Return to hybrid learning draws mixed reviews

The+week+of+Jan.+5+marks+the+first+week+students+have+been+in+the+building+since+Oct.+30.

Luc Alvarez

The week of Jan. 5 marks the first week students have been in the building since Oct. 30.

On January 5, DGS students and staff returned to in-person instruction as part of the new 2021 hybrid schedule. In-person class time has been significantly increased under this new schedule; hybrid students will go to each of their classes in-person once per week rather than once every three weeks under the previous iterations of hybrid learning.

Along with this new schedule, new metrics have been adopted to guide the district’s decision of whether to follow the hybrid or remote schedule. For hybrid learning to take place, the positivity rate must be below 9% or cases per 100,000 must be below 125 in District 99 zip codes.

What remains constant from the previous iteration of hybrid learning is the format of classes. Students will continue to go to synchronous Zoom classes when they are not in the classroom while teachers will simultaneously teach both in-person and remote learners. This balancing act of teaching two separate groups is something that English teacher Dr. Kierstin Thompson spoke on.

“I think that hybrid teaching — and for me that means simultaneously trying to teach students online and in-person — is exhausting… I love being with students, but I feel like taffy being pulled in too many directions when I am teaching in hybrid. I have to navigate the kids on Zoom, the kids in the room, additional technology, a mask, a shield — it’s a lot to coordinate,” Thompson said.

Many have pointed to in-person instruction as a way to solve Zoom fatigue and the general isolation both students and teachers have felt during the COVID-19 pandemic; however, Thompson is unsure if hybrid learning offers this.

“There are the planning and instruction challenges that have to do with having all interactions entirely digital, but there are the additional challenges of isolation and distraction and lack of motivation. I think those are challenges for teachers and students. I honestly don’t know if those challenges can be overcome or resolved by in-person teaching during a pandemic,” Thompson said.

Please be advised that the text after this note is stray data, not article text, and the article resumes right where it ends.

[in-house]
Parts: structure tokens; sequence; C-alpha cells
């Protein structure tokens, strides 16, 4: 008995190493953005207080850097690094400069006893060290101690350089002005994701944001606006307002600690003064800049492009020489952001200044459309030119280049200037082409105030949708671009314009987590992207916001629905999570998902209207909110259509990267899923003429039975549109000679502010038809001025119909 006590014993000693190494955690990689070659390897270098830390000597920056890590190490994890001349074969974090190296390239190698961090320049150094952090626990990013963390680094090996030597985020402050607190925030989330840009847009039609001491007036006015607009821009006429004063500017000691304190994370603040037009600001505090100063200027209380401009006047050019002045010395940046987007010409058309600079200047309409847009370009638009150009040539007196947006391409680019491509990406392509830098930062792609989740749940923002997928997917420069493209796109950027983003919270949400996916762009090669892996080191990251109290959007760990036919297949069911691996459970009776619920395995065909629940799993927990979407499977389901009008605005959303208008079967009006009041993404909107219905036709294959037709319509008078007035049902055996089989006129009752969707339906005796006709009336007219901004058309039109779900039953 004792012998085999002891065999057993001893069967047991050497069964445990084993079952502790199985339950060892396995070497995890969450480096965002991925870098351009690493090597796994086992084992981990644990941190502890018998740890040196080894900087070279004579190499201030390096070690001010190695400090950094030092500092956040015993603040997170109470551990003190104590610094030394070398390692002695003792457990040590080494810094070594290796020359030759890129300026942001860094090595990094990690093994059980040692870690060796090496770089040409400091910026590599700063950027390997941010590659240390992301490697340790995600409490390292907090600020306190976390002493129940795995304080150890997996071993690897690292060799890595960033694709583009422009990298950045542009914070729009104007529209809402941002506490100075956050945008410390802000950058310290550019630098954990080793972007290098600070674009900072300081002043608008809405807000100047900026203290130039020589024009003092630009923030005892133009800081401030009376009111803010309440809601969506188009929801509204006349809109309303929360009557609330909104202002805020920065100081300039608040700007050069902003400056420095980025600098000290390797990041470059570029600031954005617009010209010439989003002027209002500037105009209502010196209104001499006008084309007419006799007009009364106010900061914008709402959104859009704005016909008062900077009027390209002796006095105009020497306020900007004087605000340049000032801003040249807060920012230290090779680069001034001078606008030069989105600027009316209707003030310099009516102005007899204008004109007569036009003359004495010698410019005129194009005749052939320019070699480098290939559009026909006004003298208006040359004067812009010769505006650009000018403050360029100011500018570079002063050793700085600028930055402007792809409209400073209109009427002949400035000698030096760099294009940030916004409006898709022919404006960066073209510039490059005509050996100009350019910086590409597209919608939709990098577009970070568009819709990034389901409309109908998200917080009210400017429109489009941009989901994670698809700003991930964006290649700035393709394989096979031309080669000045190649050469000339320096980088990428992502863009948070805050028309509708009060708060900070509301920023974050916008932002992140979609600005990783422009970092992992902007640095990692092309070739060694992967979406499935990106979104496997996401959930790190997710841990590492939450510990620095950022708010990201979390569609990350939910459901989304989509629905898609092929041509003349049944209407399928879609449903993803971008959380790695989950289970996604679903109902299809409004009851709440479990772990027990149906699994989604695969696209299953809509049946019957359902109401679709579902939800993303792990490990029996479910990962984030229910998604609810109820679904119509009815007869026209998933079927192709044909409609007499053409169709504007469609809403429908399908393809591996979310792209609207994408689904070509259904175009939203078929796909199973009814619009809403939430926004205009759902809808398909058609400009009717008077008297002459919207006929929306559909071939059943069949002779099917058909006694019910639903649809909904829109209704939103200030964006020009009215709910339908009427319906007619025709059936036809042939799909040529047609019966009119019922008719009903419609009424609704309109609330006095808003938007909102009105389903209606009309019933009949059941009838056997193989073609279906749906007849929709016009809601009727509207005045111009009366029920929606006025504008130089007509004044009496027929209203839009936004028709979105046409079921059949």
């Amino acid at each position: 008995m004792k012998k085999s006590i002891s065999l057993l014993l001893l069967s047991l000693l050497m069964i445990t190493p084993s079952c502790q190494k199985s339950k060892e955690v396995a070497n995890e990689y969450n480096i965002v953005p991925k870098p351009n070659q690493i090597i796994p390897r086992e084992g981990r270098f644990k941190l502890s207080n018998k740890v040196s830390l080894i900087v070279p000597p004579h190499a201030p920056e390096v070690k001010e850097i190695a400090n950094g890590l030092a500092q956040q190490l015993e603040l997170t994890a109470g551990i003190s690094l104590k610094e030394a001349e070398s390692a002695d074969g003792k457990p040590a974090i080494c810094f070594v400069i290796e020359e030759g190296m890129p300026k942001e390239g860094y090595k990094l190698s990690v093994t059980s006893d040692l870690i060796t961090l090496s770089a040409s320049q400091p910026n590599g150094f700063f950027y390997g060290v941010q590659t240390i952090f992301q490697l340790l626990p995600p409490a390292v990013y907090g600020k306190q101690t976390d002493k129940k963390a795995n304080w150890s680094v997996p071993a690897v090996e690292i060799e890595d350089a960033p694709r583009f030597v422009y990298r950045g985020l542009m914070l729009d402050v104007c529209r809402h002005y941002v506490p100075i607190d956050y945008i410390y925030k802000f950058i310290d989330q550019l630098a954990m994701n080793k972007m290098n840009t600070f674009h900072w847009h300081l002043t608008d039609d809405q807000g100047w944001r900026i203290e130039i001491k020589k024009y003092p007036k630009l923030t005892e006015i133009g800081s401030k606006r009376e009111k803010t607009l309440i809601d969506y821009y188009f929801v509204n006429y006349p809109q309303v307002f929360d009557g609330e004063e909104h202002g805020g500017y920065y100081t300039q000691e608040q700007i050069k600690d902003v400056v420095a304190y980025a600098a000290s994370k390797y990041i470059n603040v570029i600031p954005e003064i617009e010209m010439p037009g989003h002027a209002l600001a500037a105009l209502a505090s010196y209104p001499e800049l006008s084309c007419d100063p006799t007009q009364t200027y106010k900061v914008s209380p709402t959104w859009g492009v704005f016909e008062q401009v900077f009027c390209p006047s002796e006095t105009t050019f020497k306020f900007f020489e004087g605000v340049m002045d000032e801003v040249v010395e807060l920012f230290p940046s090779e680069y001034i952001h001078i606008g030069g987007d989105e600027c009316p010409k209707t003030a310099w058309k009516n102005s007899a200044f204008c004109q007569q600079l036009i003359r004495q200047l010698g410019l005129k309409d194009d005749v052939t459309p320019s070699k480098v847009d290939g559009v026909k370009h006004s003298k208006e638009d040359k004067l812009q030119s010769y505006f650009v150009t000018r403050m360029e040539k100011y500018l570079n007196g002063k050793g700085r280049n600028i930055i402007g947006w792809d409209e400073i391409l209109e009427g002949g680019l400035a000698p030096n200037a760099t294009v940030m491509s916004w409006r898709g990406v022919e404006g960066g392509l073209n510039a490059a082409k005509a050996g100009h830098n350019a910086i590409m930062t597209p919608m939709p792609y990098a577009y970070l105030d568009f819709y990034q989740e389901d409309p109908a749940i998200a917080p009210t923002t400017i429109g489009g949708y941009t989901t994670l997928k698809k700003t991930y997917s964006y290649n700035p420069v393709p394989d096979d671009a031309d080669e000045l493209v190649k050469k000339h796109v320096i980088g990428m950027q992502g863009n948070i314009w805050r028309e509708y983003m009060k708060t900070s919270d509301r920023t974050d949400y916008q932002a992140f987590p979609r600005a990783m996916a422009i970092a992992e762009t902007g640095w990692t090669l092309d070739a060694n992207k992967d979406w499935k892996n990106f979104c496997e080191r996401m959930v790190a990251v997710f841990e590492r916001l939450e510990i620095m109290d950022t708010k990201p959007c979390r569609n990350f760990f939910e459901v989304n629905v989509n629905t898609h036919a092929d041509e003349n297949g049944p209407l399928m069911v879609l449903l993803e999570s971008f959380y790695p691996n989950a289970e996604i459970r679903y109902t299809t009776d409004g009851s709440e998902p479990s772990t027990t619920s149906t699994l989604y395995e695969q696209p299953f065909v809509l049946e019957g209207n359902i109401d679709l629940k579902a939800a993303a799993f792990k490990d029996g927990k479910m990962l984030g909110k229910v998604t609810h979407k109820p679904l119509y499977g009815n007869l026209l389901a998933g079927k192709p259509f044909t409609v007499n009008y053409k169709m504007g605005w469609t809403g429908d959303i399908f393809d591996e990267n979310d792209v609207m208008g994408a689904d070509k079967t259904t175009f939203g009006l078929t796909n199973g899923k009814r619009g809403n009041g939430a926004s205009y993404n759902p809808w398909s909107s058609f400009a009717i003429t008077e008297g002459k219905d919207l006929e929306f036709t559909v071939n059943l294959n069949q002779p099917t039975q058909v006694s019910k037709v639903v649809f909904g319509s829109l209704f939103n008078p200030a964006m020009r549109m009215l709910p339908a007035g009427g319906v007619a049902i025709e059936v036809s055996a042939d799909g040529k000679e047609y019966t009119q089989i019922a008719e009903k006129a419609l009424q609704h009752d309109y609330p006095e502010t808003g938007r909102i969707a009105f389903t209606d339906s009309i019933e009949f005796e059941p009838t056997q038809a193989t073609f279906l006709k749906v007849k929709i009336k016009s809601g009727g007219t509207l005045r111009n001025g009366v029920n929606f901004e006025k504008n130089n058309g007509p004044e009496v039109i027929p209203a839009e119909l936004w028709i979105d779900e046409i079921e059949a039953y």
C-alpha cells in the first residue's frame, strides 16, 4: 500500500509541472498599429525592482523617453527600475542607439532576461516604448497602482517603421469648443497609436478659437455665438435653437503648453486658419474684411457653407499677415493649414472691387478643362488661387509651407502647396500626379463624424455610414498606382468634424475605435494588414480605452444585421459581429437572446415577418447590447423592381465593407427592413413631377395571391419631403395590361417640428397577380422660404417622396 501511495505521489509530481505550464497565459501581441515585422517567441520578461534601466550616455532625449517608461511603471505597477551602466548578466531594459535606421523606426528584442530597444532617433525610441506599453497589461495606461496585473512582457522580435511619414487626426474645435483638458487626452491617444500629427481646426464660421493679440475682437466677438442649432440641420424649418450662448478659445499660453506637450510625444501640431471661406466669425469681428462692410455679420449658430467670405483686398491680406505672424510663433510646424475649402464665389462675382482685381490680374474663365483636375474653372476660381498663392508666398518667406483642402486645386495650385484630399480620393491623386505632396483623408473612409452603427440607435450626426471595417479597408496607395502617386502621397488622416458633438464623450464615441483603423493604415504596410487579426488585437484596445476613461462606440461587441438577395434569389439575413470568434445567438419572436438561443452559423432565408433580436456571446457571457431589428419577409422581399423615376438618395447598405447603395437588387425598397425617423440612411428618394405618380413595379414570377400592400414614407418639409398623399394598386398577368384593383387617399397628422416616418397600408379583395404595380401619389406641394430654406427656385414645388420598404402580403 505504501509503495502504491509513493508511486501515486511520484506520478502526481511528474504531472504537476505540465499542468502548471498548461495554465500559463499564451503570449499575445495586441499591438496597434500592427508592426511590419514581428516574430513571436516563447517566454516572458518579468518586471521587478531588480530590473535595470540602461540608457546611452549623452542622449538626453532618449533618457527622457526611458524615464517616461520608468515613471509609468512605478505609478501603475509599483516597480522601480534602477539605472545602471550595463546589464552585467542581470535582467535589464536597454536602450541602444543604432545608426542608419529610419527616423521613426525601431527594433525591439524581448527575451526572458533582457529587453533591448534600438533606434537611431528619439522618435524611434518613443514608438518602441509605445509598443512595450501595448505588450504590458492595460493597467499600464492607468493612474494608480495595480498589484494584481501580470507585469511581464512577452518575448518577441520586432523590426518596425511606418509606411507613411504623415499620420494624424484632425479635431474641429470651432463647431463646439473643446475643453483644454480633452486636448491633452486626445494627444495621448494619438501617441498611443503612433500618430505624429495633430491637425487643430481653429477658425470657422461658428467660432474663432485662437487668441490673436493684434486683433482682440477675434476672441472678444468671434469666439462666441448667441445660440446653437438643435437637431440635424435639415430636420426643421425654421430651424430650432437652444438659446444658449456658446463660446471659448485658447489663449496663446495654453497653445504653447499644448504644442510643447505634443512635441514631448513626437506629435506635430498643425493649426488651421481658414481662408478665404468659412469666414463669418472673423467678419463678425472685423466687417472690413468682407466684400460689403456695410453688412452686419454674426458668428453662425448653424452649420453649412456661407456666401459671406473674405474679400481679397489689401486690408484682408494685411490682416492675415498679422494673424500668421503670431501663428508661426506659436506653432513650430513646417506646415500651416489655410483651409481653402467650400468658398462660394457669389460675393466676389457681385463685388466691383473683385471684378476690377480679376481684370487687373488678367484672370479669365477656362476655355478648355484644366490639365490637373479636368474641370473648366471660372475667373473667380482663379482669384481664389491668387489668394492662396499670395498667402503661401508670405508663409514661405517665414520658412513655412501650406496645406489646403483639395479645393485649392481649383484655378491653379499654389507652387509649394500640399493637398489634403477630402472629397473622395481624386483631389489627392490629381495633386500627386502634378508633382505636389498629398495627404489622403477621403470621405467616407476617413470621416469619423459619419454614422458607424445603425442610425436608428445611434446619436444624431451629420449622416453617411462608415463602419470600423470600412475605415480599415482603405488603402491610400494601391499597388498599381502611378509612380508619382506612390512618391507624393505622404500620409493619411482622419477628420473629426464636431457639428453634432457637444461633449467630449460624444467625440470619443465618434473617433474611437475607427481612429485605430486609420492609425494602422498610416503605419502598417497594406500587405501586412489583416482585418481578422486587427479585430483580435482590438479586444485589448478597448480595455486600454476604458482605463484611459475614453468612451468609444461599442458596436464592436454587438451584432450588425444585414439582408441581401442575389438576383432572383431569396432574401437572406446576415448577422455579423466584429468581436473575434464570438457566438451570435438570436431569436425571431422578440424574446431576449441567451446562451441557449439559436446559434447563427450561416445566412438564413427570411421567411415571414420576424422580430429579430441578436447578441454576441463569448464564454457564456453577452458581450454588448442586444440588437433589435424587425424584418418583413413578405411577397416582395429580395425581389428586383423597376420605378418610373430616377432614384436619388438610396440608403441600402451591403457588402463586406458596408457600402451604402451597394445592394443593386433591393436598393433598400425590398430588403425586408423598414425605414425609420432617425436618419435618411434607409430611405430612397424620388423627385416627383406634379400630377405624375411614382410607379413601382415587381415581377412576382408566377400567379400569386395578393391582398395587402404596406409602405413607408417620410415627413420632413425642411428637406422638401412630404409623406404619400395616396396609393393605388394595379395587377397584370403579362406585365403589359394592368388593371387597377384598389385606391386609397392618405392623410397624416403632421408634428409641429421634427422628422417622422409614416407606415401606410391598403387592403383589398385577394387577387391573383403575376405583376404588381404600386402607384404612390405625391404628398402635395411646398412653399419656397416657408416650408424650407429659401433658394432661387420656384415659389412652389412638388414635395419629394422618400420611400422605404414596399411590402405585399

Meanwhile, some students feel that hybrid learning has instead offered a better learning experience because of the social interactions it provides. Among those is hybrid learner and sophomore Luke Willer who has enjoyed the social element of being in-person.

“I have had a really good experience in school so far. I would take this over online any day and I love seeing the teachers and people. My interactions with teachers have also been good; you don’t learn a lot about a person until you meet them in person,” Willer said.

Not all students agree with Willer’s assessment, particularly students who have opted for fully remote learning. Among those is junior Sydney Richardson who believes the hybrid schedule has hindered her learning rather than helped it.

“I have seen that class just isn’t as effective as it was before we went to hybrid. It’s asking a lot of teachers to try and remember who comes in on what days and making them teach both remote and in-person. It’s so hard when a teacher just walks away from the computer because they forget that the remote students are watching them,” Richardson said.

While the school day is beginning to resemble that of a pre-pandemic school year, senior Matthew Jablonski advises that teachers should remain understanding as the pandemic continues to shape the school year.

“I think they have to realize that we are all trying to figure out a new schedule, and since it’s a very stressful time, there should be more flexibility in terms of grading and due dates for assignments,” Jablonski said.

Hybrid learning may be short-lived yet again though. As the positivity rate and cases per 100,000 in District 99 zip codes both rise, it appears unlikely that students will return to classes the week of Jan. 11. To view the metrics click here.